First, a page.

How to Track Mutual Fund Performance With an Internal Rate of Return

by Ryan Menezes, studioD

A mutual fund's internal rate of return (IRR) is a figure that describes its performance. A fund with a relatively high IRR produces greater dividends. Some investments, such as bonds use a simple coupon or interest rate to describe such performance. This is impossible with a mutual fund because its cash flow varies over time with market performance. The IRR instead is the hypothetical compounded interest rate that could earn an initial investment the same returns that the mutual fund produces. You can't calculate this rate using direct mathematics, but it can be calculated using a spreadsheet or a dedicated program.

Launch an internal rate of return calculator.

Type the amount that is invested in the mutual fund in the cash flow box.

Add a negative sign to this investment value, which indicates that it is an outgoing cash flow. For example, if you invest $10,000 in a the mutual fund, enter the value as -10000.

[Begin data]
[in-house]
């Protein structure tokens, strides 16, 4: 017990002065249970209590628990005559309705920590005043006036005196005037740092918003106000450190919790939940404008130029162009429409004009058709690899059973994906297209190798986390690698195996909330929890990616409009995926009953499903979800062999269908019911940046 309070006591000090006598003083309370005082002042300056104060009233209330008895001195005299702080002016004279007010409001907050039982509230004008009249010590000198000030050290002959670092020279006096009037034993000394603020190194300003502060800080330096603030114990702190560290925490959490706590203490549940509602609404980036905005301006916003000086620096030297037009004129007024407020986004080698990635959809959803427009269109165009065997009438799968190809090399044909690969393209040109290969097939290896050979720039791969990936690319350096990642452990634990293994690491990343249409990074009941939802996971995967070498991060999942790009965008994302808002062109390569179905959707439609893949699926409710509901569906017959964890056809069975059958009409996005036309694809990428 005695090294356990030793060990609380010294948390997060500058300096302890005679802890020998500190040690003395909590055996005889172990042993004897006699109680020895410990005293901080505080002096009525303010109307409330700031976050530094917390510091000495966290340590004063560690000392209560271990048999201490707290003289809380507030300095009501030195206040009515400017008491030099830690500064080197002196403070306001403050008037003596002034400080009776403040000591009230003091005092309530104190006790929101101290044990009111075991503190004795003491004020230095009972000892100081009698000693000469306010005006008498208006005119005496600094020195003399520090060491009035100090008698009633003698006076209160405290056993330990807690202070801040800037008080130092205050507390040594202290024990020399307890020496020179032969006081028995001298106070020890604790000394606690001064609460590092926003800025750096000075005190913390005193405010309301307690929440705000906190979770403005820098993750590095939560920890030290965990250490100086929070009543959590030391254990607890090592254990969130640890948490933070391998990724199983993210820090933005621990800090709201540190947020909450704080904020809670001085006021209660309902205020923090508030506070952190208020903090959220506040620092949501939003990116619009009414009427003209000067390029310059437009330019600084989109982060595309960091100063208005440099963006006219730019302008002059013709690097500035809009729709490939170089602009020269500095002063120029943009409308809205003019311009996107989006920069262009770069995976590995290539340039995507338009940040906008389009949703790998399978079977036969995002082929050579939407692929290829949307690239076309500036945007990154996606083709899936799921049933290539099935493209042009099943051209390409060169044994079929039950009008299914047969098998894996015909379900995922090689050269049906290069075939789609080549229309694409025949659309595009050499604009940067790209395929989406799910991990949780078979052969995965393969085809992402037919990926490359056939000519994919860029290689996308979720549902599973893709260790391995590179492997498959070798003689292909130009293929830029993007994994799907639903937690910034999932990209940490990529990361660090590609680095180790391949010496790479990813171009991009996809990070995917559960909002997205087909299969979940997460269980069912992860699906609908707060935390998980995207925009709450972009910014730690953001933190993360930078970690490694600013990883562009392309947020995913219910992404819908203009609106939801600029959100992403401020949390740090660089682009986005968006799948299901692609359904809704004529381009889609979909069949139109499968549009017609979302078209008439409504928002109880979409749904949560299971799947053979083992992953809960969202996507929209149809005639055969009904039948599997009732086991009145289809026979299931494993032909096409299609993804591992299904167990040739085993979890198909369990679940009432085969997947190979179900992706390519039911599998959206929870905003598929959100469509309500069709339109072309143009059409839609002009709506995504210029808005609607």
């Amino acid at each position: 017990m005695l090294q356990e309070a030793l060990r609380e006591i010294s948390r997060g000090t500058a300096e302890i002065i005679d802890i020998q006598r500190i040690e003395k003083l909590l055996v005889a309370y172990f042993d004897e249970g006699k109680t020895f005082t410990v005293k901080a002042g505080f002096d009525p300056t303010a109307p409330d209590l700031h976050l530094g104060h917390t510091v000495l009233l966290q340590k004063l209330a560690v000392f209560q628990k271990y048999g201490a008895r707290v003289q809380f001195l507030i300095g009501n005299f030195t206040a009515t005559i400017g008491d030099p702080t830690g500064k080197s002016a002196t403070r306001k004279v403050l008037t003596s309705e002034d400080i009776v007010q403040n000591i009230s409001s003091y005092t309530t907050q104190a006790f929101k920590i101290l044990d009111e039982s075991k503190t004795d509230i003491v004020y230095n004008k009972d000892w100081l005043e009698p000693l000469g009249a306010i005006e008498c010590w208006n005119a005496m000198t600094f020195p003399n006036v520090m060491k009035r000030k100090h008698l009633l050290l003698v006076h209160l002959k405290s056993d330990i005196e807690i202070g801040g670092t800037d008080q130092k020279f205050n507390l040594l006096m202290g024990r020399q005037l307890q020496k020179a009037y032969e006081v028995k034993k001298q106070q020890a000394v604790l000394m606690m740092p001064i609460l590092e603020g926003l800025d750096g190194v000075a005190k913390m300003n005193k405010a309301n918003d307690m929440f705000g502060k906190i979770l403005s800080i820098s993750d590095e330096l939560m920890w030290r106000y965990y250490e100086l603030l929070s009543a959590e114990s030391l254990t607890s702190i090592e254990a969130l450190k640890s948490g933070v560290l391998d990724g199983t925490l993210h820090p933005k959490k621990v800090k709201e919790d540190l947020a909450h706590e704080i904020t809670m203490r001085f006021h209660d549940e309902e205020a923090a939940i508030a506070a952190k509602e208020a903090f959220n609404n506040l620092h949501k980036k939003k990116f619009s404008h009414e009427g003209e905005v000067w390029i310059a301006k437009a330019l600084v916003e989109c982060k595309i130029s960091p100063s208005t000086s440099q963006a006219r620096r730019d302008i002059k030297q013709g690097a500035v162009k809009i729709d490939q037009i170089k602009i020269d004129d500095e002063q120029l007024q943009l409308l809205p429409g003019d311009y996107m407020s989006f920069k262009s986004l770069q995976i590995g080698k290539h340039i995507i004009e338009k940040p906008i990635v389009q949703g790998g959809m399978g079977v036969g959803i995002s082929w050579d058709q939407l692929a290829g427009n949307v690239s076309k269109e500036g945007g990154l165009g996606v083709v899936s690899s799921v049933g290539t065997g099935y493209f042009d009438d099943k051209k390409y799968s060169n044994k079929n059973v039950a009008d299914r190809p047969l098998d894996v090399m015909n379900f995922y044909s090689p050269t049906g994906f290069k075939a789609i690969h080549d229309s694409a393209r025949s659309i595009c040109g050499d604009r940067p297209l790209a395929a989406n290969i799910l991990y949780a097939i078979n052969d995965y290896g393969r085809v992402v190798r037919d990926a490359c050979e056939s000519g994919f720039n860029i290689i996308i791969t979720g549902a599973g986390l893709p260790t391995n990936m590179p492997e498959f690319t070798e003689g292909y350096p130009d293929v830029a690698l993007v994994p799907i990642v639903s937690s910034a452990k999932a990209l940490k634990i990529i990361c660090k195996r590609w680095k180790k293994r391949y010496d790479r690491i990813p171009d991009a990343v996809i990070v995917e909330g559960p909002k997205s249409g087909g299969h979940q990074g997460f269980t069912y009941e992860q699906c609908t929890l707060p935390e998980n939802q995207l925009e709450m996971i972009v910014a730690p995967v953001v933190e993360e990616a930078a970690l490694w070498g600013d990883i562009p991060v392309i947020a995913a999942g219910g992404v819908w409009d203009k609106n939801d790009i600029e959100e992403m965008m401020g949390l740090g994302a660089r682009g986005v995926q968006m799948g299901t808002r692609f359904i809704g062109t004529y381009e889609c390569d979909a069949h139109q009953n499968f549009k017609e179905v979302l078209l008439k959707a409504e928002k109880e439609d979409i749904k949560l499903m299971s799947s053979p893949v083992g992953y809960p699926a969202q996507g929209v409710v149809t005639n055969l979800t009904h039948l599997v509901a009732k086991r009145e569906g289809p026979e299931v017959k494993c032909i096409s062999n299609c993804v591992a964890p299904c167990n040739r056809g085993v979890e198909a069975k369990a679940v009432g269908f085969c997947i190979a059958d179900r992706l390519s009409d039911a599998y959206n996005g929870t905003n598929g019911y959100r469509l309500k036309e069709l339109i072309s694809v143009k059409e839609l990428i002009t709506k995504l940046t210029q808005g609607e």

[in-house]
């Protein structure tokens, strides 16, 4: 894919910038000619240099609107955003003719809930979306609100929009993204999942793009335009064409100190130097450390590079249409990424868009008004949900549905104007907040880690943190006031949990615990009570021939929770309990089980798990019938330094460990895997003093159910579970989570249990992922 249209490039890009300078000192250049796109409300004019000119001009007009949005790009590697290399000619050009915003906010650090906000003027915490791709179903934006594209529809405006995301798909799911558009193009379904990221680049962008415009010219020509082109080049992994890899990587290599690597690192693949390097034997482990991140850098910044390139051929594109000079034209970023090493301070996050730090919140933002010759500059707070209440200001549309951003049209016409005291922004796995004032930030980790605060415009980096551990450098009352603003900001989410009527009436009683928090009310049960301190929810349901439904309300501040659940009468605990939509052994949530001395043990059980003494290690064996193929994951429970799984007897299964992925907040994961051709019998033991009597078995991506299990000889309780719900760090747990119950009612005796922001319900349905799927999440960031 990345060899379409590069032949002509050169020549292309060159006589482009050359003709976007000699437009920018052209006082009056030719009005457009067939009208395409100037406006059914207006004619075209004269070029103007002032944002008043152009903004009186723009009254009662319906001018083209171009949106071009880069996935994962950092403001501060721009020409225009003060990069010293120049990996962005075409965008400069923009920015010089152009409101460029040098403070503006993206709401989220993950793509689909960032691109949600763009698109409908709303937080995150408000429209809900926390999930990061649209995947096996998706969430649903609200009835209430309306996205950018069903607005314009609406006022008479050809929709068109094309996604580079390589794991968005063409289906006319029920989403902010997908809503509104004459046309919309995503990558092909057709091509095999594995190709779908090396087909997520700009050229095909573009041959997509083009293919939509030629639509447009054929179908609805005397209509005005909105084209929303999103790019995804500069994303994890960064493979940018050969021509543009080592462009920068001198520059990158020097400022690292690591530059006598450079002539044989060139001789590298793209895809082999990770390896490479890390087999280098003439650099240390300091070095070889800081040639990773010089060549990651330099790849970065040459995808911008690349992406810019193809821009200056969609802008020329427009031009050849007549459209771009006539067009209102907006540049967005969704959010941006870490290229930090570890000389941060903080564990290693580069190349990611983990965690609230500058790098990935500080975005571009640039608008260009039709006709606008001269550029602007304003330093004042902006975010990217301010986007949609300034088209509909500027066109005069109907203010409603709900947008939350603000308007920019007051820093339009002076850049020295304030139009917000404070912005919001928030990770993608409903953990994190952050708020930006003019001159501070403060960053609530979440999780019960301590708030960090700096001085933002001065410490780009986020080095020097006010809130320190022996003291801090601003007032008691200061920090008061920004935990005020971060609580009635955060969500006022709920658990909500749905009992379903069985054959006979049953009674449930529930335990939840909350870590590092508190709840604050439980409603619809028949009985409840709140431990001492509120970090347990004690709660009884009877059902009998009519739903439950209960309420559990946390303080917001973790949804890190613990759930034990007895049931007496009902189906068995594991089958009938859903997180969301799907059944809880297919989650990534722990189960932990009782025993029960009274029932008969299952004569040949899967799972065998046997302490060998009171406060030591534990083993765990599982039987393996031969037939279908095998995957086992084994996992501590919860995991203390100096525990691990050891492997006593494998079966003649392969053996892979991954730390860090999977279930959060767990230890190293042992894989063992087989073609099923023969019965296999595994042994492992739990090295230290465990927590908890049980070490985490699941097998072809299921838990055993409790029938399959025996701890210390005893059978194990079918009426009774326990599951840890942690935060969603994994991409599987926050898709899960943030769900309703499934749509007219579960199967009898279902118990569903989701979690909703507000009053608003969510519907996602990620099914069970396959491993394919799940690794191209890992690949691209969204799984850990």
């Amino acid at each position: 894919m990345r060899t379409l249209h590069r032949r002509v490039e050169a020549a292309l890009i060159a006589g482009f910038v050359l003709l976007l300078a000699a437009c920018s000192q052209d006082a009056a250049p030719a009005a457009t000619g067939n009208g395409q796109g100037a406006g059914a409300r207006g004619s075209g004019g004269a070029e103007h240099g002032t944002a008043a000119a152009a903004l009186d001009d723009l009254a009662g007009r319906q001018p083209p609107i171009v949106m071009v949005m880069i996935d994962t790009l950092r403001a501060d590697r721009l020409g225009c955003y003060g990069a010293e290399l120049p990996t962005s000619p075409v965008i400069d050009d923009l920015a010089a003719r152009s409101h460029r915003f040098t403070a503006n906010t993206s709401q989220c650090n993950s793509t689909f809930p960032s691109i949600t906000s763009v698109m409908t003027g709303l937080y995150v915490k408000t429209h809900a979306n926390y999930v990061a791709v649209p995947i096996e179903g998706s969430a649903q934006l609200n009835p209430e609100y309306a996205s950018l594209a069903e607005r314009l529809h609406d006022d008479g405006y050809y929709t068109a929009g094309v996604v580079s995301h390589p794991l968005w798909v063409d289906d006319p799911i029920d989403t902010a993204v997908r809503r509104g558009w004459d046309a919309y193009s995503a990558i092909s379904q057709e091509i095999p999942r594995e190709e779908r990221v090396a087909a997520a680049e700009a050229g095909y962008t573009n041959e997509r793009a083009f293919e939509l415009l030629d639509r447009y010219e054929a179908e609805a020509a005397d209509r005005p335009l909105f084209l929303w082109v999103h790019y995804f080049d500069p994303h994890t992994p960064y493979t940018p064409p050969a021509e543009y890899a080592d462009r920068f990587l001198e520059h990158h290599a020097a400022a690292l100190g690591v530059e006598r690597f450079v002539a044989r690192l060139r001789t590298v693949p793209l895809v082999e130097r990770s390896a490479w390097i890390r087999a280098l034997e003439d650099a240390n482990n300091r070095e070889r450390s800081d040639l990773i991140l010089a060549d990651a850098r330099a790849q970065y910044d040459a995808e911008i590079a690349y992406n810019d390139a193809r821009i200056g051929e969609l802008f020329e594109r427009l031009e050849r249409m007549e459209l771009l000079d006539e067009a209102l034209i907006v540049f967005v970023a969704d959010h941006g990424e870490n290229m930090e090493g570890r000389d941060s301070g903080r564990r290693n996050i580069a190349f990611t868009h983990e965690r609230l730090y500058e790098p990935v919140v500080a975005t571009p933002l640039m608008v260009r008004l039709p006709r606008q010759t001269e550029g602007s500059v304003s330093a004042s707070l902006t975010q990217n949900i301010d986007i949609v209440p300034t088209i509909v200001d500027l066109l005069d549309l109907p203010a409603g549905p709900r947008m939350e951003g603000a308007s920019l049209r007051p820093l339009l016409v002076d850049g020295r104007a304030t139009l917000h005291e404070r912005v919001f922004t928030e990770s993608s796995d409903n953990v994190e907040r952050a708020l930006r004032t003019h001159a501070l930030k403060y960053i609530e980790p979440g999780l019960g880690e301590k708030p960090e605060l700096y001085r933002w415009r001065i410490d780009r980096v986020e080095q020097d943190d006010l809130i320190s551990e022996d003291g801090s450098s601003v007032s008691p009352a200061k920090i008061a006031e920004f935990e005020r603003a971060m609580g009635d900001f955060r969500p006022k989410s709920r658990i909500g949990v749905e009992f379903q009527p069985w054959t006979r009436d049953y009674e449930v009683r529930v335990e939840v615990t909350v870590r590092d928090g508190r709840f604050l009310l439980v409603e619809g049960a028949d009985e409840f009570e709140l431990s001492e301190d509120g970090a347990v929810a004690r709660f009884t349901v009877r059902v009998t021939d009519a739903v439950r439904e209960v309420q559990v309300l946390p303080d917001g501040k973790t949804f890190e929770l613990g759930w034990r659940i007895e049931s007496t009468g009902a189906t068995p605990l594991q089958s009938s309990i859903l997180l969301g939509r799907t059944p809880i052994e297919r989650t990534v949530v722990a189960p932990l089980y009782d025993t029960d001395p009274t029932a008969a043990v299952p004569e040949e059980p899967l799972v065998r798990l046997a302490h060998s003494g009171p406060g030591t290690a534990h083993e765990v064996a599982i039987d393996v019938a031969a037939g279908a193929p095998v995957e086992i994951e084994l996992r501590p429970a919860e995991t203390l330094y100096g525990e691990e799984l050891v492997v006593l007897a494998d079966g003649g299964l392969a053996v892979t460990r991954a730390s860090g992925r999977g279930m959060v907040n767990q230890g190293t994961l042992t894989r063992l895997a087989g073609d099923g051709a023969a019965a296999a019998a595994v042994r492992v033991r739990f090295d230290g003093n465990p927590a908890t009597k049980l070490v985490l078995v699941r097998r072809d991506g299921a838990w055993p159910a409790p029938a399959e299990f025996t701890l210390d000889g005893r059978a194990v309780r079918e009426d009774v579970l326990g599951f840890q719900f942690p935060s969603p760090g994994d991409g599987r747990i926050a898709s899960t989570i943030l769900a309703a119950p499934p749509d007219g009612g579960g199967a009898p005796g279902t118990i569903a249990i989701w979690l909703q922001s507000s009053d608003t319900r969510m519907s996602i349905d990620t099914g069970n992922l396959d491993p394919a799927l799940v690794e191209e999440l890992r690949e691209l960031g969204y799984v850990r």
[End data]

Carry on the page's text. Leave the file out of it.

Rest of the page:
Type the returns that the mutual fund produces on successive lines. For example, assume that the fund produces returns of $1,350, $1,950, $2,590 and $3,000. You would then type "1350," "1950," "2290" and "3000."

Select the payment period interval from the relevant drop-down box. If the mutual fund produces returns annually, select "Yearly."

Click "calculate." The internal rate of return for the mutual fund used in the example is 15.48 percent.

About the Author

Ryan Menezes is a professional writer and blogger. He has a Bachelor of Science in journalism from Boston University and has written for the American Civil Liberties Union, the marketing firm InSegment and the project management service Assembla. He is also a member of Mensa and the American Parliamentary Debate Association.

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